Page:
- Drug Discovery: Typically associated with the private sector and deals with the identification of new drug entities and the identification of new drug targets. In industry, pharmacologists generally refer to drugs as either “small molecules” which are our classic drugs like Aspirin (~180 g/mol), or “large molecules” (as heavy as 150,000 g/mol) also known as “biologics” which are generally proteins which have therapeutic effects. An example is Abbvie’s “Humira”. The units “g/mol” or grams per mole designate a chemical’s molecular weight and as you can see the size difference between the two classes is considerable.
- Neuropharmacology: Similar to Autonomic Pharmacology but deals with all of the other parts of the nervous system such as pain responses – analgesics and anesthetics for example.
- Pharmacogenomics: This new and exciting field looks at the genetics unique to individuals to determine the best treatments and dosages for that individual.
For each of these sub-disciplines there is a clinical side and a research side. The clinical side is self-explanatory – it involves treating patients for various diseases as well as the prevention of illness by the above mentioned medical practitioners. Think of the many medications you have been prescribed when you go to see medical doctors when you’re sick or for checkups, emergencies or surgeries. But where do these medications come from originally? Also, where will new medications come from in the future?
This is where the research side come comes into play. At institutions like my alma mater, and in the private sector, there are scientists working year round on research projects asking questions about current medications in addition to trying to unlock the secrets of nature to create new therapeutics. The investigations they perform involve testing molecules using whole animal models, cellular models, and in vitro systems to ask questions at the molecular level (proteins, lipids, DNA and RNA) about what the compound does. It’s this research that can get very esoteric to the general public and that is published in academic journals including: Drug Metabolism and Disposition, the Journal of Pharmaceutical and Experimental Therapeutics, and Molecular Pharmacology.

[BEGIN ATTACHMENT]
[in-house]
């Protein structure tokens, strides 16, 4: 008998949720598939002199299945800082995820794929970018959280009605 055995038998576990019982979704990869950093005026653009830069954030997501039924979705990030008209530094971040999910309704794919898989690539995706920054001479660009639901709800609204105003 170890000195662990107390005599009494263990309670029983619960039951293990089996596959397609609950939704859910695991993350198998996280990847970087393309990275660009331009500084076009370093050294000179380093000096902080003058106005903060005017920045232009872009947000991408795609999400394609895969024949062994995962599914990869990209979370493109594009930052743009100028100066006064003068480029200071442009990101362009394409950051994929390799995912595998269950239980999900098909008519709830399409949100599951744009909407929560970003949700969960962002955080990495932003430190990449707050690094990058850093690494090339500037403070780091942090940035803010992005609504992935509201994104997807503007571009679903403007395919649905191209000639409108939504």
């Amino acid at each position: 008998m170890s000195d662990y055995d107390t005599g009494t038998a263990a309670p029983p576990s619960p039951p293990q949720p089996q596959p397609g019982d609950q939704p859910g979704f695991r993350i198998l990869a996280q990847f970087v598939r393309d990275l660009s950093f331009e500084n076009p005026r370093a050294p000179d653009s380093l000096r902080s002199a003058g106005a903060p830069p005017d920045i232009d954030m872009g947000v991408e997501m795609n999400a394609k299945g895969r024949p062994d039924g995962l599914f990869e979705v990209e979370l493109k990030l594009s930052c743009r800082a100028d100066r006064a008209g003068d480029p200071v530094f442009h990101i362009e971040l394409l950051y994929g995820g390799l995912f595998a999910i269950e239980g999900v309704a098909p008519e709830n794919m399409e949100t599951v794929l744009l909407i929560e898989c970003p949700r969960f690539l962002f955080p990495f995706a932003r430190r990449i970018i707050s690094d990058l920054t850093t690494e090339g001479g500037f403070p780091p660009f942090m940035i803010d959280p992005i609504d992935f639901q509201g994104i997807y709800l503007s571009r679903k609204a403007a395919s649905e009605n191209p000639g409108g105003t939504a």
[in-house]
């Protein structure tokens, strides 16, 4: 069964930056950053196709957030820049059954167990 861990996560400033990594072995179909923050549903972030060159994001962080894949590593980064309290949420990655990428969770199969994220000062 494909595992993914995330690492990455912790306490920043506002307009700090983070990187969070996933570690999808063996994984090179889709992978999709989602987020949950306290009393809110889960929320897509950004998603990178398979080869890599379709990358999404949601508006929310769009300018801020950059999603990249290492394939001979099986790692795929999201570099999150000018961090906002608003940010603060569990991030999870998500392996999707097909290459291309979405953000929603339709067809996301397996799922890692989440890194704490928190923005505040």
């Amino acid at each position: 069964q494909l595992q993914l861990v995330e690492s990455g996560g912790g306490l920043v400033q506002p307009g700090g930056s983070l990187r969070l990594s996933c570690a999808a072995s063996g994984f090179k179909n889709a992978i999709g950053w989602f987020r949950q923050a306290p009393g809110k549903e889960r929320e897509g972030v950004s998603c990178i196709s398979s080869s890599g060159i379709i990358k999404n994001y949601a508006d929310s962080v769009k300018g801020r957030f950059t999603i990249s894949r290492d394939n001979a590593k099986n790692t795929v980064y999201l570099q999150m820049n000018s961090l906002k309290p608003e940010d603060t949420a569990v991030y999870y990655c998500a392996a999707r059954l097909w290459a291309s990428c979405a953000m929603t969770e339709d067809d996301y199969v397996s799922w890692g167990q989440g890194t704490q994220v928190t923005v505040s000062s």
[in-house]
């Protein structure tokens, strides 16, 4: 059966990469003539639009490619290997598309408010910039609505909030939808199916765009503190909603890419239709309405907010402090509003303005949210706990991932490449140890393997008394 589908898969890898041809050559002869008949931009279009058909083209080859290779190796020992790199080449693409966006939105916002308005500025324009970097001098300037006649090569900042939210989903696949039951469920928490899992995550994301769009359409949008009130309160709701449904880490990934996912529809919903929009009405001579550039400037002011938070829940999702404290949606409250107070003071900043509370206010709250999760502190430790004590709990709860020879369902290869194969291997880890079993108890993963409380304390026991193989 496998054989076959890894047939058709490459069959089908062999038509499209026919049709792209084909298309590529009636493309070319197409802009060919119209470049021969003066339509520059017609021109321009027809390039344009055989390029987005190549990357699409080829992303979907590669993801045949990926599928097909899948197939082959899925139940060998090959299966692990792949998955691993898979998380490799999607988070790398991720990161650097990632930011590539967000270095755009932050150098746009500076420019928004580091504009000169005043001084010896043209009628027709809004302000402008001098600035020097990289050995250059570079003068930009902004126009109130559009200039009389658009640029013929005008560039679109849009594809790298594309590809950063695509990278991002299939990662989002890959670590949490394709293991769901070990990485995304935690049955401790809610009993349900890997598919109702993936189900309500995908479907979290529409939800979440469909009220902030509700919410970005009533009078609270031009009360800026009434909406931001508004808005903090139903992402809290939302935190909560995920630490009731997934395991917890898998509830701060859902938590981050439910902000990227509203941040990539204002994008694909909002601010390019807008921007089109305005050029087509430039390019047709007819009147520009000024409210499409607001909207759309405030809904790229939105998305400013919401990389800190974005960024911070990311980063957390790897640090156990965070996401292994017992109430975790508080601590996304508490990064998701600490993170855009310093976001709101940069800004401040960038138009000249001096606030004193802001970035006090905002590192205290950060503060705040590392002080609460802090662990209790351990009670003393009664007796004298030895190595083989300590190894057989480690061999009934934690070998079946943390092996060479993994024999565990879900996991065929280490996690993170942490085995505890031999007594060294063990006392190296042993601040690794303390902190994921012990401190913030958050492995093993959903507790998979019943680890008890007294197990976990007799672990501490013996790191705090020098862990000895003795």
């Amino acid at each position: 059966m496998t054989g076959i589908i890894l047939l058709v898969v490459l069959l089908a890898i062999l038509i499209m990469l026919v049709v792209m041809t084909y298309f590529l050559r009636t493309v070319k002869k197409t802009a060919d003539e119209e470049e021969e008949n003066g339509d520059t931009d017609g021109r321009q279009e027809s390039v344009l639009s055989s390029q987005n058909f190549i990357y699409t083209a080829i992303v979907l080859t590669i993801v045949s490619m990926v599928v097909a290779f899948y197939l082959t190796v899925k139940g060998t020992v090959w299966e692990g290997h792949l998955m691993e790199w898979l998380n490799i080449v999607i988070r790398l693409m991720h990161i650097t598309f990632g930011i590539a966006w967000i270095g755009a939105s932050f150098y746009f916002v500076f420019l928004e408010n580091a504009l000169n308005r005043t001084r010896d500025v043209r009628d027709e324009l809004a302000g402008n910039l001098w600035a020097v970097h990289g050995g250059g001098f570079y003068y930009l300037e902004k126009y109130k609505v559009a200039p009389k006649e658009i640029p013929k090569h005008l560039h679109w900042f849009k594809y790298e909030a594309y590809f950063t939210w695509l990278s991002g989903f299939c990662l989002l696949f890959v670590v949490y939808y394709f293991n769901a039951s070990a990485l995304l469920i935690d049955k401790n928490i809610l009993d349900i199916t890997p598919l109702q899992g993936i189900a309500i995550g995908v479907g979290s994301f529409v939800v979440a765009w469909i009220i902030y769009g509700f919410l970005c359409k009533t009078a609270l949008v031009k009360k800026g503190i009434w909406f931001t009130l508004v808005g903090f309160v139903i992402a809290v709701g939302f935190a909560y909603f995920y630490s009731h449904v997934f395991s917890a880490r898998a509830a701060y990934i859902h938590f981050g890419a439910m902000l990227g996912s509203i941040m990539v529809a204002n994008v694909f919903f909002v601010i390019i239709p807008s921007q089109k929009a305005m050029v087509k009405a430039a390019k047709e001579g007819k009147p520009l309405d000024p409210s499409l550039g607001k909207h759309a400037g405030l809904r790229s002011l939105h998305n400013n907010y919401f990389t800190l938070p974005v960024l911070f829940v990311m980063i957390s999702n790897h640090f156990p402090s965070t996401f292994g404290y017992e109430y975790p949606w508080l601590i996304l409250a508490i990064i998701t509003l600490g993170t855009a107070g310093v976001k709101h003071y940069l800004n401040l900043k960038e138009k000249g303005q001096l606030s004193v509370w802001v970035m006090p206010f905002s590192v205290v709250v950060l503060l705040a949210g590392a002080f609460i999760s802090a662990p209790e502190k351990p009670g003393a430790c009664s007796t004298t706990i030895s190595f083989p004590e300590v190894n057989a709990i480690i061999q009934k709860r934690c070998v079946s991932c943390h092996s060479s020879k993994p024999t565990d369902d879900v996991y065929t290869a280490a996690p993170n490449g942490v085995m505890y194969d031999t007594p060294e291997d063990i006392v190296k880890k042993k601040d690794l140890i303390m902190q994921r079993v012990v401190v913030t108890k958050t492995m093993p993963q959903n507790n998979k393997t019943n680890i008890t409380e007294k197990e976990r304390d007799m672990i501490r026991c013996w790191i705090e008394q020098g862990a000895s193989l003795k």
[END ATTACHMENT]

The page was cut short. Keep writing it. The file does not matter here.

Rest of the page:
Pharmaceutical companies like Merck and Pfizer conduct research as well but instead of doing it strictly to find new knowledge, it’s to create new drugs that they can sell. The same is true for smaller Biotech companies like Biogen. Both need scientists with backgrounds in Pharmacology. The Federal Government also employs scientists with backgrounds in Pharmacology to determine the safety of new drugs before they can be prescribed to the general public. The same is true for food products and chemicals used in those products, so Pharmacologists are literally everywhere.
Pharmacologists generally receive their training at major research universities. While undergraduates can get training in Pharmacology – nursing students for example, degrees in Pharmacology are usually conferred at the Masters and Ph.D. levels and support for the student’s educational expenses as well as a modest salary are provided. Upon attaining these degrees, scientists then determine which sector they want to pursue – academia, the private or public sectors, or nontraditional careers. With the skills obtained in graduate school, scientists with these backgrounds have the flexibility to combine their knowledge sets with other disciplines to go into a wide variety of areas in addition to drug discovery in pharmaceutical companies and biotechs including: consulting, Toxicology, patent law and even starting their own companies.
If you are interested in learning more about the exciting field of Pharmacology, I suggest that you visit the website of the American Society for Pharmacology and Experimental Therapeutics (ASPET). You can then click on the link on Education near the top of the page and once there, click on “What is Pharmacology” on the left side of the page. In the last paragraph on that page, there is a link to a brochure entitled “Explore Pharmacology”, that provides a great deal of interesting information. Speaking of ASPET, all scientific disciplines have their own professional societies with annual meetings that rotate cities every year, and where scientists congregate to show their results, and network. The two major professional societies for pharmacologists are ASPET, and the International Society for the Study of Xenobiotics (ISSX).
Thank you for taking the time to read this post, and I hope I was able to shed some light onto what Pharmacology is. A special thank you is also extended to Dr. Paul Hollenberg, Chair of the Department of Pharmacology at The University of Michigan when I was a student, who graciously looked at this post and gave feedback prior my publishing it. The next posts in this series will talk about: the research aspect of Pharmacology, Drug Metabolism, Toxicology, Inhalation Toxicology and Regulatory Science/Risk Assessment.